8. Sally Davoren says:

    Is this from the faculty of Chatham University, or the faculty of Chatham College for Women, if indeed there are any of the latter left? I’d love to see how the faculty vote broke down on this.

  9. Tricia Chicka says:

    I’m not sure I can buy an unsigned endorsement like this as indicative of the majority of the faculty’s view on the matter…

  10. Tillie says:

    For all the Chatham Alum supporting this decision to go co-ed, what was your reason for attending an all women’s college? Why didn’t you go somewhere co-ed? Please feel free to email and let me know… I’m serious.

    I mean all I see are people taking the word of the BOTs, that this is the BEST decision. How about we implement a new BOT and see if they are able to implement something that will keep Chatham thriving as an all women’s institution? If you’ve been having all these issues with funding, Esther, why not speak up earlier? What are you really hiding? Because all of this seems like some backdoor dealing that needs fast action otherwise it’ll fall through.

    The mismanagement of any organization, especially for personal gain, is disgusting. It’s just more painful when it hits closer to home.

  11. Lori King, class of 1999 says:

    I agree with some of the above comments. An anonymous statement probably not even written by faculty is not an endorsement. The alumnae can see through these obvious tactics. Every communication from the administration claims that they want what is best for the University while simultaneously ignoring any suggestions other than co-education full steam ahead. Watching this process is absolutely sickening.

  12. Peggy Johns Hoff says:

    By all means, put the school before the female students and myriad alumnae opinions. Apparently, opening a grad school, environmental college, becoming a University with three campuses is not enough to keep Chatham afloat. What happened to marketing and PR? A women’s college in a sea of less than 100 women’s colleges should be a plus not a minus. Find a better strategy, please! I could come up with some great advertising ideas!

  13. S. Kuritzky says:

    The trustee’s comments at last month’s Philadelphia Town Meeting at the Union League resonated with me, and I know both trustees who spoke invested a great deal of time, energy, and thought into your individual decisions to propose Chatham change to a coeducational undergraduate institution.

    As Trustee Terri Dean said last month, I have considered this issue with my heart, but I have reached a different conclusion with my business head. Members of the Greater Philadelphia Chapter of the Alumni Ass’n have sent a letter to the alumni members of the Board, with the hope it will consider our request; we ask the Board of Trustees to delay the decision to go coed for a year, to enable our entire community to come together in an effort to begin to solve some of the challenges facing the University’s undergraduate enrollment.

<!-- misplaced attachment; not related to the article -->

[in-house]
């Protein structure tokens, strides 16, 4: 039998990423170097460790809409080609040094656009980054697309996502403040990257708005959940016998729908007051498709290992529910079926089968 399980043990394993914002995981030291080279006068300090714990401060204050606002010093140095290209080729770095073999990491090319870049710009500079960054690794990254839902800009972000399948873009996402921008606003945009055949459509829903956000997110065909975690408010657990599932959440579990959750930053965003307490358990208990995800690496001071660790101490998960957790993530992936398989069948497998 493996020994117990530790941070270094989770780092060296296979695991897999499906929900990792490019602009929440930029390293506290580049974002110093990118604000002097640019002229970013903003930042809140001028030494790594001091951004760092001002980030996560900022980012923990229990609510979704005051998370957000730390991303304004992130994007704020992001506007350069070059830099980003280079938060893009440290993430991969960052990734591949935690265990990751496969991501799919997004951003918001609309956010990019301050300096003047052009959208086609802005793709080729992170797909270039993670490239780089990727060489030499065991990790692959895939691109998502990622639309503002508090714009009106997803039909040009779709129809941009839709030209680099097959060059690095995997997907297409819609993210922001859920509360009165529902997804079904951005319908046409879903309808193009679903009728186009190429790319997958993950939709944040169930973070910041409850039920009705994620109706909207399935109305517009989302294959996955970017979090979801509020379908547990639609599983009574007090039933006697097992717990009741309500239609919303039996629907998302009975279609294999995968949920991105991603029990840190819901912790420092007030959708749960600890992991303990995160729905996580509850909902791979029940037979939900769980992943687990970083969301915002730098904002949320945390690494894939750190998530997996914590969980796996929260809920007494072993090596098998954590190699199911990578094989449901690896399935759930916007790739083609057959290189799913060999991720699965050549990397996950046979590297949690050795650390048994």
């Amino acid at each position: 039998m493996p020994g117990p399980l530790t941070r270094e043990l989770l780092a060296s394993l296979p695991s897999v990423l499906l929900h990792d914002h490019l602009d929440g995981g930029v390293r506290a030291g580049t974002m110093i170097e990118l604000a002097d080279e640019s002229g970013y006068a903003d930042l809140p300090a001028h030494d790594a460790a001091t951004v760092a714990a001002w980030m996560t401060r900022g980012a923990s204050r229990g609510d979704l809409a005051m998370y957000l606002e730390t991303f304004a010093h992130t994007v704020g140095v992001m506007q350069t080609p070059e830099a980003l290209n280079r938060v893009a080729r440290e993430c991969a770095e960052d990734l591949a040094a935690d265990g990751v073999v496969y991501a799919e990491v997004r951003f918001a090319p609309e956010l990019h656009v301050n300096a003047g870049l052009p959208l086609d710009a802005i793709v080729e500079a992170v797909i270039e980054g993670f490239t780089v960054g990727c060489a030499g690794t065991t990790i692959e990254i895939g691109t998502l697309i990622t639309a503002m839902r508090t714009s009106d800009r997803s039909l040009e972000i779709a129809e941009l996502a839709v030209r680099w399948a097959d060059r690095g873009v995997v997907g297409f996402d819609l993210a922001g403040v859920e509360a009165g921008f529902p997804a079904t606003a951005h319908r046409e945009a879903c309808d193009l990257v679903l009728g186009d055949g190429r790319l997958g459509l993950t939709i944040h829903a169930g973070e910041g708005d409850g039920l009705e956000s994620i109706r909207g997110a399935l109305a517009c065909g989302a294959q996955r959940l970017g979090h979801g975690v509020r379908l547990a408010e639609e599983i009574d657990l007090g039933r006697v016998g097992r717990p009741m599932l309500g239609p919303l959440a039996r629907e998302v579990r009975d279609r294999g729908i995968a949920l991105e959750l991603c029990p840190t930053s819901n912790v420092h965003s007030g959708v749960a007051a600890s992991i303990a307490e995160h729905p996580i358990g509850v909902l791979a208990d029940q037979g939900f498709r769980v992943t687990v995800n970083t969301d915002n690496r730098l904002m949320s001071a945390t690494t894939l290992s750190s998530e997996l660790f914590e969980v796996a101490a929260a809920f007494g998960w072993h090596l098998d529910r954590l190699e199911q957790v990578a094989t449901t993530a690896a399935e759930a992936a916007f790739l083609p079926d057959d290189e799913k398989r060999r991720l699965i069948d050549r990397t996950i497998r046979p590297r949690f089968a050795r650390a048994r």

As you may have heard, it was announced this afternoon that Carlow is investing $15.7mil in its “first major construction in more than a decade”. Their new Institute for Women’s Leadership and Empowerment will “increase the capacity of women to become skilled change agents and social entrepreneurs within communities regional to global”. The article by Bill Schackner of the Post-Gazette cites a 9% enrollment of male undergraduates and a 14% enrollment of male graduate students. (The quotes in this blog are from his article.)

    President Mellon of Carlow identified a “strong need to address the social and health disparities of women and the role women’s leadership and voice can have for our community and the world”. CCW has provided its World Ready Women with the “capacity…to become skilled change agents and social entrepreneurs within communities regional to global” for 145 years. We respectfully ask that the alumni Board representatives reconsider its position and grant the 1 year postponement for this vote.

    Thank you for your consideration,

    Sandy Kuritzky, ’73

  14. Kathleen A Ferraro says:

    This seems very much after the fact. If faculty were supporting the proposal all along, this statement would have been front and center at the town halls. I suspect it was crafted in response to criticisms that the administration and board are marketing to us rather than trying to persuade us. I too want to know which faculty are involved and how many. Where are the names? What is the date on this statement? Either the admin and board think we’re really stupid or they are very bad at building their own case.

    I posted a version of this to Save Chatham, but want to make sure that it is seen by the audience for this page as well.